Understanding Fractured Vertebrae
Fractured vertebra, also known by the name of vertebral compression fracture, is a pathological condition that occurs when the vertebra in the spine gets damaged, compressed, or even broken. This normally occurs as a result of a forceful trauma to the spine due to a motor vehicle collision or a fall from a height landing on the feet or the buttocks. A fractured vertebra can also occur as a result of a stab or a gunshot wound to the spine.
There are also certain medical conditions that can cause a Fractured Vertebra. These fractures are called as pathological fractures. Osteoporosis is the most common cause of a pathological fracture.(1) Osteoporosis is a medical condition in which the bones become brittle and weak. It is seen in mainly females above the age of 50.
Natural process of aging also plays a role in causing a Fractured Vertebra. As an individual ages, the discs in the spinal column start degenerating resulting in the vertebrae to become weak and thus getting fractured even with small jerks like coughing and sneezing, or even while doing activities of daily living.
Cancer is another cause which may lead to weakening of the vertebrae and causing a Fractured Vertebra. Breast and lung cancer are the most common forms of cancer that involve the bone and have a tendency to cause a Fractured Vertebra.
Many patients with a Fractured Vertebra ask their physicians whether this condition can heal on its own. Read the following array of the article to know more about it.
Can A Fractured Vertebrae Heal On Its Own?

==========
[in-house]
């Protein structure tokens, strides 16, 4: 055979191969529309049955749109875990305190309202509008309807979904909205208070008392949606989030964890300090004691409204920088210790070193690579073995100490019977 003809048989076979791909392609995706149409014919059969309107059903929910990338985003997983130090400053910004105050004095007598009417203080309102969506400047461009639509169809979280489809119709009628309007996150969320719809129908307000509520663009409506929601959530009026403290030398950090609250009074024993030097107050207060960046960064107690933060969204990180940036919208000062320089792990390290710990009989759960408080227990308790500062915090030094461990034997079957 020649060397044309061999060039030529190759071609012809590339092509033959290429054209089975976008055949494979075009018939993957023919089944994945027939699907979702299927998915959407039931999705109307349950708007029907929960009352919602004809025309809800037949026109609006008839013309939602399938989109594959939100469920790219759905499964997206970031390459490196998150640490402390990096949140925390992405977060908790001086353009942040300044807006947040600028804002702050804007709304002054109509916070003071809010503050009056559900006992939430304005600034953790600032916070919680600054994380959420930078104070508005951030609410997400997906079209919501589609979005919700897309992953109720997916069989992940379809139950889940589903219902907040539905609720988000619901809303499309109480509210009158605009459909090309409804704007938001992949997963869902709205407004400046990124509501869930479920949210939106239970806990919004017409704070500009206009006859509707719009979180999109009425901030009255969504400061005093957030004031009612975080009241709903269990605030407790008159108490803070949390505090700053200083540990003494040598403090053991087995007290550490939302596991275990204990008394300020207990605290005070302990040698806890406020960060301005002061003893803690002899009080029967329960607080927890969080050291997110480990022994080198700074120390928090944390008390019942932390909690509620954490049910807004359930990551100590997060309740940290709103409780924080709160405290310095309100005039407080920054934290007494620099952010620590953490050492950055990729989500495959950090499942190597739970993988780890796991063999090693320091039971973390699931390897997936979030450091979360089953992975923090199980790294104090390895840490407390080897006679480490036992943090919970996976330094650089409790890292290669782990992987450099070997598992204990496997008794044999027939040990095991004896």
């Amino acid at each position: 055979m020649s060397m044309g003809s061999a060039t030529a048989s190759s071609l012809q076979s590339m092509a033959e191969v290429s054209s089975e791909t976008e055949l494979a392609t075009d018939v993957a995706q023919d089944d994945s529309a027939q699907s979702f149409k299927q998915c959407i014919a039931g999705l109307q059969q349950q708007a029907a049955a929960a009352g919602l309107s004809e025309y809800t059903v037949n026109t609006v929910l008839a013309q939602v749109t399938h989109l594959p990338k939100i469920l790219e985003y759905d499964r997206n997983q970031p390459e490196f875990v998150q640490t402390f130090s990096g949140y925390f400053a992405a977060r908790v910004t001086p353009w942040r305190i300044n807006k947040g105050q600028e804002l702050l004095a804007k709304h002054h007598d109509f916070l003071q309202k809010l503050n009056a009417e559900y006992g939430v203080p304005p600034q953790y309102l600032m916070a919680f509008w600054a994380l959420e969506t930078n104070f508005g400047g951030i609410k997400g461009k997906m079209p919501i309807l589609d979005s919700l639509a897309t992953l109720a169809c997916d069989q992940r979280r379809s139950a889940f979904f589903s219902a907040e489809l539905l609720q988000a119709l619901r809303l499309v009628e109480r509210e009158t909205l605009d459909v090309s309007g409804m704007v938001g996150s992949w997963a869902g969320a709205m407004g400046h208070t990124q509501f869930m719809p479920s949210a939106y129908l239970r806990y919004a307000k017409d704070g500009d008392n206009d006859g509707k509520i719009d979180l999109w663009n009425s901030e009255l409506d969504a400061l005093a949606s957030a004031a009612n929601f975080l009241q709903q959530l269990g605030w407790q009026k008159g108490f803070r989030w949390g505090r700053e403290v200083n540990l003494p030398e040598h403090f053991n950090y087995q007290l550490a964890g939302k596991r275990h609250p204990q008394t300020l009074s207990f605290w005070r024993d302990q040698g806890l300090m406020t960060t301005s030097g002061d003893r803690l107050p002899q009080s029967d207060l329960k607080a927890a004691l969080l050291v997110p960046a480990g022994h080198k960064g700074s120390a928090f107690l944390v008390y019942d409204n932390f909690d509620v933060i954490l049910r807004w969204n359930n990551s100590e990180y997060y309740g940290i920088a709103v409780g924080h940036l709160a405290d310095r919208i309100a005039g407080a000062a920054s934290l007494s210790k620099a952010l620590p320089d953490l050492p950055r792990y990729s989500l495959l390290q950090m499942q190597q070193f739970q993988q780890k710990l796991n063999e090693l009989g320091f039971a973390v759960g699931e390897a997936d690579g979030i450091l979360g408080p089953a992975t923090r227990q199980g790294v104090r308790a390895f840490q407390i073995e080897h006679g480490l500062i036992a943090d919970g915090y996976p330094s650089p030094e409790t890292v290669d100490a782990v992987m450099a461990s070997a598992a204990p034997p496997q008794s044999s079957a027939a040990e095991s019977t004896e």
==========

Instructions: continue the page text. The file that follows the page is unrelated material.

The answer to this question is yes, a Fractured Vertebra can heal on its own. However, this process takes quite a long time of upwards of six months. During these six months, the patient needs to completely rest the spine and is not allowed to do any strenuous activities, bend, lift, or twist. The patient will be given pain medications in the form of Tylenol or ibuprofen to help with the pain caused by the Fractured Vertebra.
Additionally, the patient will have to wear a back brace which is quite bulky and may be uncomfortable for the patient as well. The brace is required to immobilize the spinal column and allow the healing process to take place.(2)
While a Fractured vertebra can heal on its own, there are quite a few demerits on holding off the treatment for this condition. The pain caused by a Fractured Vertebra may be quite debilitating and the patient will have to be dependent on pain medications for quite a long period of time.
At times, opioid pain medications may also be given for pain relief which have a high addiction potential and pain management specialist may have to be consulted to get off the medications.
Furthermore, if a Fractured Vertebra is allowed to heal on its own, then during the healing process a curve may develop of the spine causing the individual to have a stooped posture. This posture puts immense pressure on the nerves of the legs causing numbness and tingling of the lower extremities. A Fractured Vertebra may also affect the bowel and bladder functions in the affected individual.
In conclusion, while Fractured Vertebra can heal on its own, the cons of leaving the condition untreated far outweighs the pros of a treatment and thus it is highly recommended to get the Fractured Vertebra treated rather than wait for the fracture to heal on its own.